And if there are holes - and there are always some holes in everything - it´s because our knowledge about the whole thing has begun to appear so late. And also because a major part of documentation is either destroyed or will never be accessible. Putin and his followers will look to it. After all, much of the present Russian self understanding and of Russian international prestige rests on the fact that they were crucial in defeating the bad Nazis.
     
  4. Charley

    Charley New Member

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    I take your point about Stalin having ambitions to control all Europe, and its certainly not something I would rule out, (I can't say I definatly agree with it either as I havn't looke into it enough) but this thread has developed into a discussion about whether Stalin could have invaded Britain (first assuming he could have reached the Channel). I simply do not see how he could have. To invade Britain you need to establish and maintain control of the sea and Soviet forces in 1940 or the forseeable future simply could not do that. That is not to say Britain would have won a war, alone, against a Soviet controlled Europe obviously not, but such a war would not have ended in a swift invasion and conquest.
     
  5. Izaak Stern

    Izaak Stern New Member

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    My presumptions are following (I am going to repeat something, maybe, but in short):

    1. RKKA has taken Europe and most of its forces are battleworthy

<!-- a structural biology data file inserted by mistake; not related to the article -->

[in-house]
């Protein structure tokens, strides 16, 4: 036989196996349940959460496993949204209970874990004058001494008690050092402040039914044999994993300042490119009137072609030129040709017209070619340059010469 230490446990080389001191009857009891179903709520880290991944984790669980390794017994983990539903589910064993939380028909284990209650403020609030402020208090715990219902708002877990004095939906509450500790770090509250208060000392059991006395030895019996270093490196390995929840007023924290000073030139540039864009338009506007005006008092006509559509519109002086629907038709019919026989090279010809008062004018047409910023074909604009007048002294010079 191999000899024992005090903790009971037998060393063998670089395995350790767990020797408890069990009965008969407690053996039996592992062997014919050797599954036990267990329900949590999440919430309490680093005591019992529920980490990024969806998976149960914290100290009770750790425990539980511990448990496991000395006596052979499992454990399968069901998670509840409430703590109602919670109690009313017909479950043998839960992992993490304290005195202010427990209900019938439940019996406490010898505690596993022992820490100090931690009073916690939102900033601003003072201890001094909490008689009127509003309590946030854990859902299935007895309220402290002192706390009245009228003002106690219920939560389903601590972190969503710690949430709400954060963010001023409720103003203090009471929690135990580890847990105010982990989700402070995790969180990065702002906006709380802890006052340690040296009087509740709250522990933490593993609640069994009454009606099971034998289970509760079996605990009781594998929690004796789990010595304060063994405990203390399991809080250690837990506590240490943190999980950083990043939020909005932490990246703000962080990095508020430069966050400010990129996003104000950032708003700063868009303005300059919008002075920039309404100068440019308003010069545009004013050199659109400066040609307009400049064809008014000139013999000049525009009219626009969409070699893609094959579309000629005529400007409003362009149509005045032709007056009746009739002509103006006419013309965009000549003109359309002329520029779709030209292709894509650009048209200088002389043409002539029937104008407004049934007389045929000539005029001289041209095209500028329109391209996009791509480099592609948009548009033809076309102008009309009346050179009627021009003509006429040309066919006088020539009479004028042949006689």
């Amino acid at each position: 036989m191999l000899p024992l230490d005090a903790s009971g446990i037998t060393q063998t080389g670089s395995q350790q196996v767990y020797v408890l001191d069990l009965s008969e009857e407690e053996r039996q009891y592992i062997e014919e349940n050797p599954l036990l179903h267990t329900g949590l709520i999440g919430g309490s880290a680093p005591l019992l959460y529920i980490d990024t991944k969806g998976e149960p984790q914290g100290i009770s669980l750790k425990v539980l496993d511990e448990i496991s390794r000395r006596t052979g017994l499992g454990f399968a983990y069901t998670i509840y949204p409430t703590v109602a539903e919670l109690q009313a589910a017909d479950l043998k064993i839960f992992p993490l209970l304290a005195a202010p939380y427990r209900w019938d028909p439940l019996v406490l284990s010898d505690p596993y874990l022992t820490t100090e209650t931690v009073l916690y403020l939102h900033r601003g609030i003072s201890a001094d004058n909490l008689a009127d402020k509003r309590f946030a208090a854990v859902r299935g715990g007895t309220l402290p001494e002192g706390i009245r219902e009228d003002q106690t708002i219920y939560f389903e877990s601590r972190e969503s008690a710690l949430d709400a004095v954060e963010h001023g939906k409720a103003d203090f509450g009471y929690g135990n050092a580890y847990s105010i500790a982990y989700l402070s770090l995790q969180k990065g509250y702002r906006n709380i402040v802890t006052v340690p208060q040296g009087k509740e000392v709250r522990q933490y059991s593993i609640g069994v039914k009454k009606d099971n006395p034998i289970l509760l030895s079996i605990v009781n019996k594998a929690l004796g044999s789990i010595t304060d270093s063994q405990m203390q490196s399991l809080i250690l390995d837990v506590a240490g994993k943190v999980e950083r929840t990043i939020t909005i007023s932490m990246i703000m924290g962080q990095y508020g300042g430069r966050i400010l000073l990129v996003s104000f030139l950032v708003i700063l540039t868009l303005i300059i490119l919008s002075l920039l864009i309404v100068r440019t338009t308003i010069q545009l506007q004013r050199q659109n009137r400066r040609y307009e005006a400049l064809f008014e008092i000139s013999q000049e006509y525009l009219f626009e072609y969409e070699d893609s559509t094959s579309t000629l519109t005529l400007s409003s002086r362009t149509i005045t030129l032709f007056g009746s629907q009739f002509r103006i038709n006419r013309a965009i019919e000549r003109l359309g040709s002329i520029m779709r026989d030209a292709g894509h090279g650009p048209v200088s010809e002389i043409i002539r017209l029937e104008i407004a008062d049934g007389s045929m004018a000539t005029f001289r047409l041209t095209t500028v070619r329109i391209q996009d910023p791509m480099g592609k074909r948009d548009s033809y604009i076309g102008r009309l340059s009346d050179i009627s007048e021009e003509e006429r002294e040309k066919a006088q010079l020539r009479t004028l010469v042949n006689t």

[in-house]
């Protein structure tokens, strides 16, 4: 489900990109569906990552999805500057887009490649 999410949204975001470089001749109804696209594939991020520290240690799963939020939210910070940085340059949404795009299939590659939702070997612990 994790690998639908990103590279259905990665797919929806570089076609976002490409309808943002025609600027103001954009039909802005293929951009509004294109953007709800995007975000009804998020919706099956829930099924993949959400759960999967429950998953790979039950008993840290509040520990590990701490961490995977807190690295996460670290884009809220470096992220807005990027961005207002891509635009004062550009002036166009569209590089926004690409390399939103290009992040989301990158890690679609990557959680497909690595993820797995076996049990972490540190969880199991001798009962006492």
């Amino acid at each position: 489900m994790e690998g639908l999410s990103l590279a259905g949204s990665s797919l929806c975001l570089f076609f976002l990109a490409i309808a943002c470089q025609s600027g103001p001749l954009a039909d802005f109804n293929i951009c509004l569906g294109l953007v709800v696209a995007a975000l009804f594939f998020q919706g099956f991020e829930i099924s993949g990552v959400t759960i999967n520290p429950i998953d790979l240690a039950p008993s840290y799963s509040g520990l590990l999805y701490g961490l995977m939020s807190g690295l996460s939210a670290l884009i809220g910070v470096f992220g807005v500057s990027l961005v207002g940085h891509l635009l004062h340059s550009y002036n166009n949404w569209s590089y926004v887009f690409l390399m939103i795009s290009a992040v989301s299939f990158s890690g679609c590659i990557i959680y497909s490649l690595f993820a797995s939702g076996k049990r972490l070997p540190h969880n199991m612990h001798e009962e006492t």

2. Almost no, or few amphibious tanks have been used: there have been really many - look into the link above (battlefield.ru), which can cross the Channel at Beaufort 3.

    3. Most of the 1 million parachute force is still usable after the invasion of Europe.

    4. Most or a large part of airplanes out of the original 12 000 (AFAIR) are there - having destroyed most of Luftwaffe on the ground (it was to be a surprise attack and the pilots are only trained for ground attack - in 1940-41 the training course for military pilots was reduced to 3 months!!!!
    Most gliders can be used/reused (some were able to carry artillery and tanks)

    5. Most of European armament industry can produce

    6. Most European (especially German) pilots are there and can be pressed to fly for VVS (blackmail, hostage-families etc.)

    7. Most of European merchant fleet is there, maybe even some Continental navies have survived and can be blackmailed to serve Russians and assist the invasion

    8. The almost 300 Soviet subs fleet are comparatively new and reasonably well trained (sorry - again my Grandfather´s opinion: standards of education and intensity of training and maneouvers (attack only) have been extreme prior to June 22). Some of the crews have got some real fight experiences in the first phase of the war. Most of the subs are either in the Baltic or in the Black Sea and can be moved to the Channel area (RKKA having conquered the Balkan).